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The Brian Jonestown Massacre are an act that seem to generate feverish anticipation wherever they touch down. Perhaps it’s partly due to the chaotic representation of their live shows that were featured in the hit documentary film Dig! a decade ago – something that frontman Anton Newcombe claimed to give an inaccurate portrayal following its release.

But the days of punch-ups, rioting in the crowd, and walk-offs seem to have now been replaced by an experience that is a little more mellow. Those heading out in search of a Spinal Tap style soap opera might be disappointed by this. But given the fact that recent albums Revelation and Aufheben have marked a real return to form, the show is now truly about the music – a shift that means the band look like they will have far more longevity than some would have predicted a few years ago.

The return of inaugural members Joel Gion and Matt Hollywood have helped get things back on the rails (again, not a prospect that would have seemed plausible back in the 90s) and the result is that those who are really in it for the music can catch The Brian Jonestown Massacre at the top of their game at the moment.

After a slightly subdued, albeit enjoyable, set on the John Peel stage at Glastonbury two weeks ago, the band are currently in the process of playing a string of gigs on British shores. On Thursday (July 10th) Newcombe and co rocked up at the Ritz in Manchester to play to an excitable audience comprised of a typically widespread range of ages and socio-demographics.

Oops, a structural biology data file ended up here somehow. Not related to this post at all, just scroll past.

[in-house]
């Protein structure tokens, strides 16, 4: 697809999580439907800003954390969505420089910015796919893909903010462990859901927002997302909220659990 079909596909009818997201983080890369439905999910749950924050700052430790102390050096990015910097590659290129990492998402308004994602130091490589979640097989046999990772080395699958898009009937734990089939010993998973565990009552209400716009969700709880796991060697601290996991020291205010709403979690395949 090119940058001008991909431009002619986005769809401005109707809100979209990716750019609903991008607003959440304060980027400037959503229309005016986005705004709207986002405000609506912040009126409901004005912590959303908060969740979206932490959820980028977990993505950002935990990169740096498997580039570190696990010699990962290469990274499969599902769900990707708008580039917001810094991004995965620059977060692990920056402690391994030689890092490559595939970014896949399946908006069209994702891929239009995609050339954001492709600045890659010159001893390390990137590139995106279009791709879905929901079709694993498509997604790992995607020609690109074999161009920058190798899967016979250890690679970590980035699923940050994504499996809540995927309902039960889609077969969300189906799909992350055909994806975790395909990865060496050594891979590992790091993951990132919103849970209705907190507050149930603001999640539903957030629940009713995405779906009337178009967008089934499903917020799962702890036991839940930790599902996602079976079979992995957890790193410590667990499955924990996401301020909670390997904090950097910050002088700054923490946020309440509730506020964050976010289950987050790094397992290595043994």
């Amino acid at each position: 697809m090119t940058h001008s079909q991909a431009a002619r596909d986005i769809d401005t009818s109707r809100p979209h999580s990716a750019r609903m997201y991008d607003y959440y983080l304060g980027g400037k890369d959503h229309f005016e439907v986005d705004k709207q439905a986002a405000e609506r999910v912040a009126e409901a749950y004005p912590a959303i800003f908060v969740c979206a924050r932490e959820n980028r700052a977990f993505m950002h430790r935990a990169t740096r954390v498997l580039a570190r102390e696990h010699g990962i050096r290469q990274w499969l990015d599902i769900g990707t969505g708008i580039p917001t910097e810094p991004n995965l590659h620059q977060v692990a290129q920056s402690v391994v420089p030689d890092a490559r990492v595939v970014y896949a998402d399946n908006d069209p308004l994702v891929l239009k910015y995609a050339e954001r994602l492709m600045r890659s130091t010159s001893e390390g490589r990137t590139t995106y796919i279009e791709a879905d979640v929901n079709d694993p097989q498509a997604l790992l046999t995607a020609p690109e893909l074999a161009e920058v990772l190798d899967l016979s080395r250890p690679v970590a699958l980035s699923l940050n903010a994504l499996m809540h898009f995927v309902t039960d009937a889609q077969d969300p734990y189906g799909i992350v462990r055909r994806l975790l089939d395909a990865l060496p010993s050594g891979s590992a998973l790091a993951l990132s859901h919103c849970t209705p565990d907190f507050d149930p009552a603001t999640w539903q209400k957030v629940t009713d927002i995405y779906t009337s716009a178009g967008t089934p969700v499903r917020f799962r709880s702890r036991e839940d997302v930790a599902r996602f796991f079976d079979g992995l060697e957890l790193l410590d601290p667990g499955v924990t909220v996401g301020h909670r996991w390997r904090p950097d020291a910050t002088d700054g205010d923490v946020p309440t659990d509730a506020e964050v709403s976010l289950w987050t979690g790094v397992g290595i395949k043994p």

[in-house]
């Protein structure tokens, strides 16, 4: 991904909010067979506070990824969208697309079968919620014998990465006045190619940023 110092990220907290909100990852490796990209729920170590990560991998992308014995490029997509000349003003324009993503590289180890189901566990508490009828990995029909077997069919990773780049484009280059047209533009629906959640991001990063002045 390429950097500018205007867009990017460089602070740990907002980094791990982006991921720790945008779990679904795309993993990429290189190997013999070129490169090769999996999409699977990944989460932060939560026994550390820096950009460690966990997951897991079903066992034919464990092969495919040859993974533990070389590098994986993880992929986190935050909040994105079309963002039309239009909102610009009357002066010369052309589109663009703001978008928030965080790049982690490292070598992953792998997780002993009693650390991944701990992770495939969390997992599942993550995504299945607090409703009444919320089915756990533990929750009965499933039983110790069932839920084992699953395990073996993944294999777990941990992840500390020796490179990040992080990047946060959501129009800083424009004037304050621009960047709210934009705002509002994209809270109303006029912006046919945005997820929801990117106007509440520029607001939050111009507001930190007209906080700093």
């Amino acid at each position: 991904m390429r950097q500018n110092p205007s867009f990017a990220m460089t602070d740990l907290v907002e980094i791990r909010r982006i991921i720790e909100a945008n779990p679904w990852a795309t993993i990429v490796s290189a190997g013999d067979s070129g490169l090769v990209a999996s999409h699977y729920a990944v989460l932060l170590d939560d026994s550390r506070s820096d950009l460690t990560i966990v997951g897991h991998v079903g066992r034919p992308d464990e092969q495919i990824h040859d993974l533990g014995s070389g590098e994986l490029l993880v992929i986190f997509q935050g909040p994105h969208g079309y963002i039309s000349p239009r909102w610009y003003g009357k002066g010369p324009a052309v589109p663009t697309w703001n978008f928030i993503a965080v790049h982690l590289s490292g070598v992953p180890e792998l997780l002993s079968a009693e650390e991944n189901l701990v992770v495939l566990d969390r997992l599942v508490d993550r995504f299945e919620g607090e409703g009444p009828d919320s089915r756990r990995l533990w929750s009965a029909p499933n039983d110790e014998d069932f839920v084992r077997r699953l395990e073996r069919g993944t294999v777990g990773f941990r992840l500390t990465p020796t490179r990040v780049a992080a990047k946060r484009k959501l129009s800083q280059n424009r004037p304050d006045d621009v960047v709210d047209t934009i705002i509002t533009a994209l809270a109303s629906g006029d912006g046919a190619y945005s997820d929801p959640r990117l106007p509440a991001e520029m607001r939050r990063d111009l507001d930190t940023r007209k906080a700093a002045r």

The band take to the stage and are greeted by rapturous applause. The wall of sound guitar parts (which grow to five during certain numbers) create a reverberation around the whole of the 1,500 capacity venue – no mean feat given that many newer acts’ sounds can become lost when they make the step up to the Ritz for the first time.

Classics like ‘Anemone’, ‘Satellite’ and ‘Not If You Were The Last Dandy On Earth’ inevitably get the greatest reactions, but more recent material blends into the set perfectly. ‘What You Isn’t’ is a true gem from Revelation, with an infectious riff sprinkled with the 60s psychedelia that the BJM borrow from so well.

Newcombe and Hollywood are now older and wiser, proving that they have learnt how to share the limelight without tensions boiling over – something that may well have been helped by the former deciding to go T-total. The whole thing just has more of a professional, well-thought out feel to it.

Though some might argue this takes away the grittiness and unbridled anarchy of past performances, we all have to grow up at some point. There isn’t a great deal of interaction with the crowd, but Newcombe finds time to bring up the fact that Gion won’t be visiting Manchester when he hits the road in a couple of weeks with his new project The Primary Colours. Unsurprisingly, a chorus of boos are directed at the tambourine-enthused talisman.

One thing that hasn’t changed over the years is the BJM’s desire to make every penny their fans spend worth it. The set comes in at just shy of two hours – an eventuality that is no doubt sending shivers down the spines of killjoy curfew-setters all over the world. At a venue where the headline act often does little over the hour, this could be seen as a bit of a risk. However, the audience are not only interested, but encapsulated.

When the set comes to a euphoric climax, sweat-drenched superfans can be seen leaving the venue in a state of mesmerized ore. The more casual prefer nodding their heads in quiet appreciation. Either way, its fair to say the BJM have provided a stormer of a show perfect for a sizzling summer night.

Patrick Davies